1. The problem statement, all variables and given/known data Now, suppose the student wishes to bring back some ice cream from the restaurant for her friends at school, but since it is such a hot day, the ice cream will melt away in the car in only 5 minutes. How fast will the student have to drive back to get the ice cream to her friends before it completely melts? Knowns: C=40mph(for these problems) Time=5 minutes Distance=7.5 miles 2. Relevant equations Dt= change in time p= proper interval Dt-p= d/v Dt-p=Dt/lambda or dt/sqrt(1-v^2/c^2) 3. The attempt at a solution Dt-p=7.5m/40mph=.1875hr .1875=(5minutes/60minutes per hour)/sqrt(1-v^2/40^2) rearranging it becomes: v=sqrt( -((.083hr/.1875hr)^2-1)*40^2) answer I get is 35.8mph The online homework tells me I am wrong either by sig figs or by bad rounding.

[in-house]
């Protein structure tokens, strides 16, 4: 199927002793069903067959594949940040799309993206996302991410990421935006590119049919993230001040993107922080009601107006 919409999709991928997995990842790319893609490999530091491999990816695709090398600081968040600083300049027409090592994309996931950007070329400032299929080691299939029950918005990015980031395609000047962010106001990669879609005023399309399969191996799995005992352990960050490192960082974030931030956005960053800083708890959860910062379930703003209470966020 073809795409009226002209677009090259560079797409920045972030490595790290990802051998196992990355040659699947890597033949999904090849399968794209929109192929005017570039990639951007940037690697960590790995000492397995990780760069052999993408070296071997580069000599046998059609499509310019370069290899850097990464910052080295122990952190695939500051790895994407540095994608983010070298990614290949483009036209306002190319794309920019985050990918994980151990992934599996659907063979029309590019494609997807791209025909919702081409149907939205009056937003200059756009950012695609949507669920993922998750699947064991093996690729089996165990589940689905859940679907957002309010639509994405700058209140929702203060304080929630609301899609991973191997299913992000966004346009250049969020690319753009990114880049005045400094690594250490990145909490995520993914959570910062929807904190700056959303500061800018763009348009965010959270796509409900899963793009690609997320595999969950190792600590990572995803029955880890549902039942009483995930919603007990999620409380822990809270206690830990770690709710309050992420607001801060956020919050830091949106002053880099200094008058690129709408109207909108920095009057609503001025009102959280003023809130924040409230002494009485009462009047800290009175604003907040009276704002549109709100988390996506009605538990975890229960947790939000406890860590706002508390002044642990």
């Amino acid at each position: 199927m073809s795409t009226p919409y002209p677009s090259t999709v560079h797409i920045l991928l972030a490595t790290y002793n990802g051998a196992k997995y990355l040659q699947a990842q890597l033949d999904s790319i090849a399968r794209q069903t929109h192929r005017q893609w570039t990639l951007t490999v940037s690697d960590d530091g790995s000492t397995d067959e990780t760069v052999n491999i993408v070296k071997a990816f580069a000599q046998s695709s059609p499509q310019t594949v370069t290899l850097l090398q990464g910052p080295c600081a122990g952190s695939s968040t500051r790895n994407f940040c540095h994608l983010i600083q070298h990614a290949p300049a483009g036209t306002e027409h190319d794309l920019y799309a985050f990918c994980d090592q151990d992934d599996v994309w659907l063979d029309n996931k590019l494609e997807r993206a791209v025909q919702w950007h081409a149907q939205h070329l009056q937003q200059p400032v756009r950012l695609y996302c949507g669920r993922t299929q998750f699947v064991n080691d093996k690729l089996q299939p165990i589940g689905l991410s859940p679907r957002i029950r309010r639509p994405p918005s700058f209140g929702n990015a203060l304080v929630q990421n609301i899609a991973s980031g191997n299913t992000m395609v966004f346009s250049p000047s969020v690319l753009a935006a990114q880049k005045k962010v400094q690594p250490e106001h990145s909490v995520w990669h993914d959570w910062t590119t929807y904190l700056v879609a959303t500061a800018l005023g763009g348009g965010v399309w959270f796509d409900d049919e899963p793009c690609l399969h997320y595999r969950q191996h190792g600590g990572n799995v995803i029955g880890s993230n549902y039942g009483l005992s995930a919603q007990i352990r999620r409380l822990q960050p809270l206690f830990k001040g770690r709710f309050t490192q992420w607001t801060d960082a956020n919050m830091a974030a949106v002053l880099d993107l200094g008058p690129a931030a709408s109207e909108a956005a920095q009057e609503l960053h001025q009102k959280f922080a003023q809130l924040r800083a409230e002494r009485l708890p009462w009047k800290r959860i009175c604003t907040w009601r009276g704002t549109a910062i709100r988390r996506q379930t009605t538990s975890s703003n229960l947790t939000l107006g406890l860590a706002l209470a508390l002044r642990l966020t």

Well then, don't round until you get to the final answer, and try out different numbers of sig figs. Have you tried 36 mph?
I have tried 36, 35.8,35.83 Edit: I went back and put 37 and it said I was correct, the correct answer was actually 36.6. I haven't the faintest clue as to how it is 36.6 mph.
Yes, the correct answer is 36.55 mph. The problem is not with the number crunching but with the set-up of the equations. The correct time interval for fetching the ice-cream in the Earth's frame is 7.5/v not 7.5/40. The student does not travel at the speed of "light."